I also got to watch him have an impromptu noon meeting with 35 vendors on a side street market that needed to come into the union in order to fight for space under the Metro since a bridge was about to displace them once construction began.  It was exciting to watch a small plastic tarp spread over nearby dirt transformed into an organizing meeting!  Already our fledgling union has successfully filed cases against police harassment of vendors based on protections for sellers that are included in the state constitution, giving hard pressed hawkers some spring in their step.  In the meeting as well, Suresh dramatically pulled out the application papers for a national pension scheme that could provide small retirements for our members after 60 based on a 2:1 match annually that, importantly, has to be certified by the official seal of our union.1956692_743188309067509_1196393137_o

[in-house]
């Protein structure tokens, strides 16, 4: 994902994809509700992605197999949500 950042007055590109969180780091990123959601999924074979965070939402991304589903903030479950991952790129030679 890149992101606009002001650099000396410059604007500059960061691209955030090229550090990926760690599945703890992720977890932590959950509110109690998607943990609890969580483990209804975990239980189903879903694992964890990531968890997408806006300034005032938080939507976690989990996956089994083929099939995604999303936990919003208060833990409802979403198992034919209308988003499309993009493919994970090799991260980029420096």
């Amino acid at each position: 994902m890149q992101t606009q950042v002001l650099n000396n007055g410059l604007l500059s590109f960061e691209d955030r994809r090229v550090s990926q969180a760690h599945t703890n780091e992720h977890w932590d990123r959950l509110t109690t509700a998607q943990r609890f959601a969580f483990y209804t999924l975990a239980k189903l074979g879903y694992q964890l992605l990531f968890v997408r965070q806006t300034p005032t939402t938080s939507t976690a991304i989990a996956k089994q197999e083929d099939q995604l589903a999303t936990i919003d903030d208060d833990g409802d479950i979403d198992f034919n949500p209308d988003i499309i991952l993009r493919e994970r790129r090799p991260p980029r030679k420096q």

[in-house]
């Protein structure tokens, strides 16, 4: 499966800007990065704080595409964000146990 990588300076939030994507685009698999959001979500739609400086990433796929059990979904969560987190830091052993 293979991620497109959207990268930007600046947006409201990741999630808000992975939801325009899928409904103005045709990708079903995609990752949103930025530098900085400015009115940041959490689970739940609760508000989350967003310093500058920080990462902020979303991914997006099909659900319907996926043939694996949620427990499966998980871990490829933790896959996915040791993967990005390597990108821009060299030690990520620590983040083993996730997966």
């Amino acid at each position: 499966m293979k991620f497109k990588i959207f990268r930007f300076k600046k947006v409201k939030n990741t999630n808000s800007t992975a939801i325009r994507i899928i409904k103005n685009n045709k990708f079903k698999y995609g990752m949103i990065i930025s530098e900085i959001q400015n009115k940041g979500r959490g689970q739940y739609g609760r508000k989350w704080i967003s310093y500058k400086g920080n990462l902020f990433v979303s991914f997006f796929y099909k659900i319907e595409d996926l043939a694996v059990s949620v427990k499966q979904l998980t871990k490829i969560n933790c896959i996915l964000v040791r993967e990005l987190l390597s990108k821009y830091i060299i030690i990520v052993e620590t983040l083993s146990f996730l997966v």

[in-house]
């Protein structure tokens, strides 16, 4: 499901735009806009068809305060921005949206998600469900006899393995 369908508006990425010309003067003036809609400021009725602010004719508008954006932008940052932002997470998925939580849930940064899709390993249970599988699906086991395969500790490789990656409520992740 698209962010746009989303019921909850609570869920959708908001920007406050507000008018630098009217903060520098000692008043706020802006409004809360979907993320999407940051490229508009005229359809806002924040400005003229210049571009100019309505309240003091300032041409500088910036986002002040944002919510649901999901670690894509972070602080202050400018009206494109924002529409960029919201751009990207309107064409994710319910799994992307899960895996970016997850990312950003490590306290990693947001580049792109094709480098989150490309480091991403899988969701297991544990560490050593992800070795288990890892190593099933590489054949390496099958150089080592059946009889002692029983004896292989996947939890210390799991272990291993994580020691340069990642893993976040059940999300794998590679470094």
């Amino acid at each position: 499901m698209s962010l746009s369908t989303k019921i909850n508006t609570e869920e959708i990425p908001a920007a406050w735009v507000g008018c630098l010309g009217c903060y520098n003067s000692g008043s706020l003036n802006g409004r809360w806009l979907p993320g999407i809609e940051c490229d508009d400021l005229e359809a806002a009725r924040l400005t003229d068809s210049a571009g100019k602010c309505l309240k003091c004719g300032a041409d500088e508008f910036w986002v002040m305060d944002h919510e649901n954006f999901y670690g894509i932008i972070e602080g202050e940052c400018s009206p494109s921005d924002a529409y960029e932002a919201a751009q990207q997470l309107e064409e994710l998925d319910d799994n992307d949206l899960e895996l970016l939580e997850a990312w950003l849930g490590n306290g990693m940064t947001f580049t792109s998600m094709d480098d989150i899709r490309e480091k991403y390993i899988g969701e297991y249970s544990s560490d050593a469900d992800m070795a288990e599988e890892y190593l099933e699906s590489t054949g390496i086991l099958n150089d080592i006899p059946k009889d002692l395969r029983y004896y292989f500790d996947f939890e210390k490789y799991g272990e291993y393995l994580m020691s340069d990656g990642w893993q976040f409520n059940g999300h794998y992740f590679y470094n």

Registrations for a wastepickers union floundered, when the city privatized wet and dry garbage pickup, but we’re watching that situation closely.  We’ve also now filed for a local union of street food preparers which could yield another 2000 members, once approved, and, yes, India is the home of the craft union, more than the industrial model, as you can see. 

Opportunity within the informal sector abounds.  Leaders estimated 130000 street vendors ply their wares in Bengaluru and perhaps a million-and-a-half are vendors among all of Karnataka 61 million people, but in this huge state, that’s still a bridge too far perhaps since 10 of the 15 districts would have to organize in order to win a statewide union charter.

            Big dreams and hard work, yield big dividends, and finally our new union is alive and growing in Bengaluru, but that also means even bigger dreams and harder work lie ahead of us in the future.  It was thrilling to be a part of it all!